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Influenza transmission occurs through the air, but the relative importance of small droplets, or aerosols, in influenza transmission especially within healthcare facilities remains uncertain. Detections of influenza virus in aerosols in cough and exhaled breath from infected patients and from the air in outpatient or inpatient healthcare facilities have been studied, but most studies were done in adults with very few data involving children. We aimed to assess the potential of influenza transmission via aerosols in pediatric patient rooms. Two-stage cyclone (NIOSH) air samplers were used to collect the air in 5-bed pediatric patient rooms with patients with influenza-like illness. Influenza A virus RNA was recovered in 15/19 (79%) air sampling occasions with ≥1 patient with laboratory-confirmed influenza A virus infections, in all air size fractions (>4 µm, 1-4 µm and <1 µm). Influenza B virus RNA was significantly less detected (2/10 occasions, 20%). We estimated a ventilation rate of 1.46 ACH in a similar but unoccupied 5-bed patient room. High quantities of influenza A virus RNA detected in the air in pediatric patient rooms suggests other individuals in pediatric patient rooms including other patients, visitors, caretakers and healthcare workers could be exposed to influenza A virus in aerosols while caring for infected children. © 2020 John Wiley & Sons A/S. Published by John Wiley & Sons Ltd.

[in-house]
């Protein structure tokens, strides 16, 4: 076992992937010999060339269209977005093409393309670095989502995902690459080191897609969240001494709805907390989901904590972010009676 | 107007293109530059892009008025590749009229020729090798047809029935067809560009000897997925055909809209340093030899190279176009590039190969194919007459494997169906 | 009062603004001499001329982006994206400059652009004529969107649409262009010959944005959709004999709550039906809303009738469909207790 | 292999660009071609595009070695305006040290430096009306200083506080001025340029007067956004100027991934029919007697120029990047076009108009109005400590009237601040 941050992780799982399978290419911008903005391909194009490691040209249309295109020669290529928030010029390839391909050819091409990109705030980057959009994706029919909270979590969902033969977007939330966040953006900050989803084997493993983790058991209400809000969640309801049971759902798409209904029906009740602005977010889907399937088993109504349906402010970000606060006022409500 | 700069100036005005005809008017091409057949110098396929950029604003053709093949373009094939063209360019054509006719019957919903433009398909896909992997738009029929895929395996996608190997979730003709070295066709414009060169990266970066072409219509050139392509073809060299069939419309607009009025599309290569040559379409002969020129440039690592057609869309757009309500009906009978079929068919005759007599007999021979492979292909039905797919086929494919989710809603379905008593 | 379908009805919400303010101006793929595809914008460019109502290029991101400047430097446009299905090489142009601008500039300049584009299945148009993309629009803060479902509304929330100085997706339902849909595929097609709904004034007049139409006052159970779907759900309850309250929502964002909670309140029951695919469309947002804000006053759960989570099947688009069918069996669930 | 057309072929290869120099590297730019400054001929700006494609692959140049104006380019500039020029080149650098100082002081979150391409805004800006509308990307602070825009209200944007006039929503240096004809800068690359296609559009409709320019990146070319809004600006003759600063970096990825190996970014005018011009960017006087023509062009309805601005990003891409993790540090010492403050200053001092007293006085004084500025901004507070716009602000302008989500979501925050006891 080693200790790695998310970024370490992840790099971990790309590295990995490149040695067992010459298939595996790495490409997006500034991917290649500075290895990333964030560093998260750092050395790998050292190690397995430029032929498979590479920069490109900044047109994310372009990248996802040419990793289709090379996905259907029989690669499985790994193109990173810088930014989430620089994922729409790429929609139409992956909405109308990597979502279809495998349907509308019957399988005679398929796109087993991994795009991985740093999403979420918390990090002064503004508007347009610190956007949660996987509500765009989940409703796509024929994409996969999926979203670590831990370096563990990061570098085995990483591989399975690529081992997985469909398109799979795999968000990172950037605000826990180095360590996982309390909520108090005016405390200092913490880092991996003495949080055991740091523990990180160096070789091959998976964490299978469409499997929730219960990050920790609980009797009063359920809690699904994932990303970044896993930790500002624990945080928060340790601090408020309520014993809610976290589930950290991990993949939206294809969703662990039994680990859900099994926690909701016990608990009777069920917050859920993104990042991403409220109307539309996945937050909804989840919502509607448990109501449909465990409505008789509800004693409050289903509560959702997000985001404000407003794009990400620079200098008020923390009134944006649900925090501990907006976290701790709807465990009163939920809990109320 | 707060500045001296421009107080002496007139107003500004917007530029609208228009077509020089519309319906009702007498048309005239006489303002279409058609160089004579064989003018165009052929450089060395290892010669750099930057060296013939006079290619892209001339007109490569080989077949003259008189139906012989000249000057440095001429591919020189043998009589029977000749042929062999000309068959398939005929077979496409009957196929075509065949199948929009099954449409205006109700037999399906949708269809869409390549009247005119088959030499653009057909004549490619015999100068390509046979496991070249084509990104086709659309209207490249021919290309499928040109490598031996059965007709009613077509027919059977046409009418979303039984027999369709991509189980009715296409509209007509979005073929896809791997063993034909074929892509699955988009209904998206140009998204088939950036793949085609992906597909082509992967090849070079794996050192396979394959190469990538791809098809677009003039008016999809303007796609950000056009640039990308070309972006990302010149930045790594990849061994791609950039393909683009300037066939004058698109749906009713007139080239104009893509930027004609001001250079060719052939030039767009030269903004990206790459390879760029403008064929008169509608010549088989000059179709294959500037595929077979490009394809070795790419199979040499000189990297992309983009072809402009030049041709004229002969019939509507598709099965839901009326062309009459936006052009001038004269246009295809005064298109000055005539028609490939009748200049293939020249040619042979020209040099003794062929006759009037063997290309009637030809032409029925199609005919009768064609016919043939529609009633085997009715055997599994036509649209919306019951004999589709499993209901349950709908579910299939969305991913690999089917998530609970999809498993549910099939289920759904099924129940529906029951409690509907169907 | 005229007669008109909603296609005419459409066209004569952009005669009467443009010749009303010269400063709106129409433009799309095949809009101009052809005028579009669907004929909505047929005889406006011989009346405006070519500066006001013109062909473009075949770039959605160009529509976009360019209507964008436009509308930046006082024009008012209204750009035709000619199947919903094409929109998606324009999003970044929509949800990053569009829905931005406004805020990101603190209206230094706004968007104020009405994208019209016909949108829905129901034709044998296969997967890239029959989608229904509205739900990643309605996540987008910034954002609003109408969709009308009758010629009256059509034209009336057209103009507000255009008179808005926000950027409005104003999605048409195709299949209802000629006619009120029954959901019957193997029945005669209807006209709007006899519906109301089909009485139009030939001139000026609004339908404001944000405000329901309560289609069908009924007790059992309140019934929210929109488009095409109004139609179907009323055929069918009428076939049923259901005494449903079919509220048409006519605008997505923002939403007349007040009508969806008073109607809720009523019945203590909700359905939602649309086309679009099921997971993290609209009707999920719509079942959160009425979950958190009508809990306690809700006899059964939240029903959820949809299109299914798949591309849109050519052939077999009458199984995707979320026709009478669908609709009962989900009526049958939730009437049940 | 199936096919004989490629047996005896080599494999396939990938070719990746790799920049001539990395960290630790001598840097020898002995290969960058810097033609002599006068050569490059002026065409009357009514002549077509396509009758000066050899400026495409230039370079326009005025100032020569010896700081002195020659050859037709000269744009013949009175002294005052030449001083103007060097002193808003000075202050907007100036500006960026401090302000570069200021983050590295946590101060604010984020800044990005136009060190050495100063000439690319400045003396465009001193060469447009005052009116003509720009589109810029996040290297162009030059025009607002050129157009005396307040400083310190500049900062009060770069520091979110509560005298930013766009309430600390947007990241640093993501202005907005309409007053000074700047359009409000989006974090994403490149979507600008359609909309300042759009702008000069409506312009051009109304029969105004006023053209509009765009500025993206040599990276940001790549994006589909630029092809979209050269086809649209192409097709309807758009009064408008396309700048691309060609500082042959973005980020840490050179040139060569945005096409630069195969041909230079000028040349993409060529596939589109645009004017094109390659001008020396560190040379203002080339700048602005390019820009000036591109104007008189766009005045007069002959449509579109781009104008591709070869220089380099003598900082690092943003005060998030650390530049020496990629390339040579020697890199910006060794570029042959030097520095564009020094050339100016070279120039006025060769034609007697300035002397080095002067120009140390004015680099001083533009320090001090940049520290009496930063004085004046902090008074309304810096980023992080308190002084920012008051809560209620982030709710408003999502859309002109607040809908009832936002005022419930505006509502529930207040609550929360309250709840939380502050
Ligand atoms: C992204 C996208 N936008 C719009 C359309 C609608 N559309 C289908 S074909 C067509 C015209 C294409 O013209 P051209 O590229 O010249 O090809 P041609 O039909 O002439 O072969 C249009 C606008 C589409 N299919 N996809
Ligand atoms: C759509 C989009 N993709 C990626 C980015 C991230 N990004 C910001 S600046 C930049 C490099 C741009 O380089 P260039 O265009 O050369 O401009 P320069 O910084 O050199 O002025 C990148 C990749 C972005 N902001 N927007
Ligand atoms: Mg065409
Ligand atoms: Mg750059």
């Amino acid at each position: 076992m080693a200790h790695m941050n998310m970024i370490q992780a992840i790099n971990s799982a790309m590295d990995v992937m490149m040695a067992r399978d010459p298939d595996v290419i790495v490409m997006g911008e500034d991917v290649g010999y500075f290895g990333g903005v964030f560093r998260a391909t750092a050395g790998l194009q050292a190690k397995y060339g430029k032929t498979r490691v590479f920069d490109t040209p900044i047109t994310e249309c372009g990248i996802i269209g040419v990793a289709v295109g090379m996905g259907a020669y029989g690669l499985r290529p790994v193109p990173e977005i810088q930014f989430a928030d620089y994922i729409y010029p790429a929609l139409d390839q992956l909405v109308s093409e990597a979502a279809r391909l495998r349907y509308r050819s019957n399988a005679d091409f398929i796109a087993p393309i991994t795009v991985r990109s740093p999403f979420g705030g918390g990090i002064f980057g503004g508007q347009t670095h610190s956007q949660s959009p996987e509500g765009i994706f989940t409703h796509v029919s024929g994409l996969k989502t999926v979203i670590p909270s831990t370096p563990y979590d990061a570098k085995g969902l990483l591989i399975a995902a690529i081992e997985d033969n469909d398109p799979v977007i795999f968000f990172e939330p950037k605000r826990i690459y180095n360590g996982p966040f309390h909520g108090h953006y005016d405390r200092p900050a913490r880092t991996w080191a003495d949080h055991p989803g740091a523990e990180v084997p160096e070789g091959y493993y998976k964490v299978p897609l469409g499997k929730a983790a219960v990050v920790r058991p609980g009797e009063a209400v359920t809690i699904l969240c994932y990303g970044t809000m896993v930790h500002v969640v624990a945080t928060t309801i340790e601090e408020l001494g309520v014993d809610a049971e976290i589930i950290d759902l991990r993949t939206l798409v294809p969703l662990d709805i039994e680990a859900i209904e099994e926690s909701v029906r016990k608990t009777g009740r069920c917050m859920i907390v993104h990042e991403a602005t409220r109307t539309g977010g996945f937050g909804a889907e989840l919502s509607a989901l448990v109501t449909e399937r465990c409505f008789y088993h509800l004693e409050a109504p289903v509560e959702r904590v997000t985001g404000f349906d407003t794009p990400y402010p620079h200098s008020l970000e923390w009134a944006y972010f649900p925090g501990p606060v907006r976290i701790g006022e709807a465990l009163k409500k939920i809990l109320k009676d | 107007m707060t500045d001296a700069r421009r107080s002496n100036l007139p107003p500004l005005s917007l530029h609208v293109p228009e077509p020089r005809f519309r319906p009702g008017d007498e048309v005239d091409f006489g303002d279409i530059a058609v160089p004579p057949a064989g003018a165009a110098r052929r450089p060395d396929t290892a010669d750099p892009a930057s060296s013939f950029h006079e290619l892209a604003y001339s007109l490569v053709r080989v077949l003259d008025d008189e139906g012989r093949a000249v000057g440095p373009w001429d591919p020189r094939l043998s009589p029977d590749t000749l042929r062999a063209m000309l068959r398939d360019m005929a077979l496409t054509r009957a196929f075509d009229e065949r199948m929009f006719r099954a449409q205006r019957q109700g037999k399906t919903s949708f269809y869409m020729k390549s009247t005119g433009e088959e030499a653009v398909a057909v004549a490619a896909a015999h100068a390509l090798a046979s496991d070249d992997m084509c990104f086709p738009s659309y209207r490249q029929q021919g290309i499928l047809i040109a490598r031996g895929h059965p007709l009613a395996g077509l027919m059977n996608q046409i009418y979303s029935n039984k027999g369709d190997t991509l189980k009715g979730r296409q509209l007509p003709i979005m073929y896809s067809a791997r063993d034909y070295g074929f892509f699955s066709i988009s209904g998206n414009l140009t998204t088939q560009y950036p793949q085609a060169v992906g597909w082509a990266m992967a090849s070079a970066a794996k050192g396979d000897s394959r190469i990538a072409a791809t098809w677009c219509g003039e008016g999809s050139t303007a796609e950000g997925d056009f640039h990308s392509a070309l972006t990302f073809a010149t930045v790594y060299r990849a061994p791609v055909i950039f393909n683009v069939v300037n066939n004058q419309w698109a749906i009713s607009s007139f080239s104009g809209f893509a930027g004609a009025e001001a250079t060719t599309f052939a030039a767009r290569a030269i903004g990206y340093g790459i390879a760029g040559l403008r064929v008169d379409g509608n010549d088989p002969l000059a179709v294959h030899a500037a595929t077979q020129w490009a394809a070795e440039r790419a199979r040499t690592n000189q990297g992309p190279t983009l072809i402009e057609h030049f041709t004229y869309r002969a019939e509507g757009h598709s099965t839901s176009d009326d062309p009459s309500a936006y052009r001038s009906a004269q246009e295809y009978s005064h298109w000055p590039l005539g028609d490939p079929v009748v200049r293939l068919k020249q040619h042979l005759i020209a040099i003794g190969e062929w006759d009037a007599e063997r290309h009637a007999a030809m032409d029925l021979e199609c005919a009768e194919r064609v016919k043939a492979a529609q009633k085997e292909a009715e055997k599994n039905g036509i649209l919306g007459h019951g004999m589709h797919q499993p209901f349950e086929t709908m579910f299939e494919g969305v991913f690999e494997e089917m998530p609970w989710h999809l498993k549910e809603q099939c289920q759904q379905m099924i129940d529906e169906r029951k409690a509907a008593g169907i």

Eunice Yuen Chi Shiu, Wenbo Huang, Dan Ye, Yanmin Xie, Jinhan Mo, Yuguo Li, Benjamin John Cowling, Zifeng Yang, Nancy Hiu Lan Leung. Frequent recovery of influenza A but not influenza B virus RNA in aerosols in pediatric patient rooms. Indoor air. 2020 Sep;30(5):805-815

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PMID: 32201989

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